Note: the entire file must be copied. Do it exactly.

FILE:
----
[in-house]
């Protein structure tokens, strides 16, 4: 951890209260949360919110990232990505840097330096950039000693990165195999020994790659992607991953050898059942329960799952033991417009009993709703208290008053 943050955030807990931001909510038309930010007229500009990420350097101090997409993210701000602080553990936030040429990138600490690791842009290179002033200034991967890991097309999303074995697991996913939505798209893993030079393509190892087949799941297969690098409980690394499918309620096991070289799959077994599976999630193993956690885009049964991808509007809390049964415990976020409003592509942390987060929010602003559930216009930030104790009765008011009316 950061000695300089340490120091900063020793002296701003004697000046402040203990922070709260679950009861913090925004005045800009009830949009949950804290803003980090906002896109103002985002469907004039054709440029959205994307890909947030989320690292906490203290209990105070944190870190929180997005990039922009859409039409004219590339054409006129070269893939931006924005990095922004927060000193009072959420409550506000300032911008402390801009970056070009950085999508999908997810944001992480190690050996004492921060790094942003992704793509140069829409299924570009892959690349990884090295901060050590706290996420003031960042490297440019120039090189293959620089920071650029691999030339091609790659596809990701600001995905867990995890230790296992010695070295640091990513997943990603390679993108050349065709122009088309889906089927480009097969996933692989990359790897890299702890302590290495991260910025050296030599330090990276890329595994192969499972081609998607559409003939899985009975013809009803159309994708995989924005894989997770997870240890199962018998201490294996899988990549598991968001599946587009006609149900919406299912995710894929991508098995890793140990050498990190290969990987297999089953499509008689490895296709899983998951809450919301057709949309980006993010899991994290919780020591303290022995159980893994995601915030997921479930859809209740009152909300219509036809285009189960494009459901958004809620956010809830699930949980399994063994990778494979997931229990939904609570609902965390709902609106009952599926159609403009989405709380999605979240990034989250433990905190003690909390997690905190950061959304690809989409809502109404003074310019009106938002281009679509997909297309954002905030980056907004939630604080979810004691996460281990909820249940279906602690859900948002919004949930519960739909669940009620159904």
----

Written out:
[in-house]
């Protein structure tokens, strides 16, 4: 951890209260949360919110990232990505840097330096950039000693990165195999020994790659992607991953050898059942329960799952033991417009009993709703208290008053 943050955030807990931001909510038309930010007229500009990420350097101090997409993210701000602080553990936030040429990138600490690791842009290179002033200034991967890991097309999303074995697991996913939505798209893993030079393509190892087949799941297969690098409980690394499918309620096991070289799959077994599976999630193993956690885009049964991808509007809390049964415990976020409003592509942390987060929010602003559930216009930030104790009765008011009316 950061000695300089340490120091900063020793002296701003004697000046402040203990922070709260679950009861913090925004005045800009009830949009949950804290803003980090906002896109103002985002469907004039054709440029959205994307890909947030989320690292906490203290209990105070944190870190929180997005990039922009859409039409004219590339054409006129070269893939931006924005990095922004927060000193009072959420409550506000300032911008402390801009970056070009950085999508999908997810944001992480190690050996004492921060790094942003992704793509140069829409299924570009892959690349990884090295901060050590706290996420003031960042490297440019120039090189293959620089920071650029691999030339091609790659596809990701600001995905867990995890230790296992010695070295640091990513997943990603390679993108050349065709122009088309889906089927480009097969996933692989990359790897890299702890302590290495991260910025050296030599330090990276890329595994192969499972081609998607559409003939899985009975013809009803159309994708995989924005894989997770997870240890199962018998201490294996899988990549598991968001599946587009006609149900919406299912995710894929991508098995890793140990050498990190290969990987297999089953499509008689490895296709899983998951809450919301057709949309980006993010899991994290919780020591303290022995159980893994995601915030997921479930859809209740009152909300219509036809285009189960494009459901958004809620956010809830699930949980399994063994990778494979997931229990939904609570609902965390709902609106009952599926159609403009989405709380999605979240990034989250433990905190003690909390997690905190950061959304690809989409809502109404003074310019009106938002281009679509997909297309954002905030980056907004939630604080979810004691996460281990909820249940279906602690859900948002919004949930519960739909669940009620159904």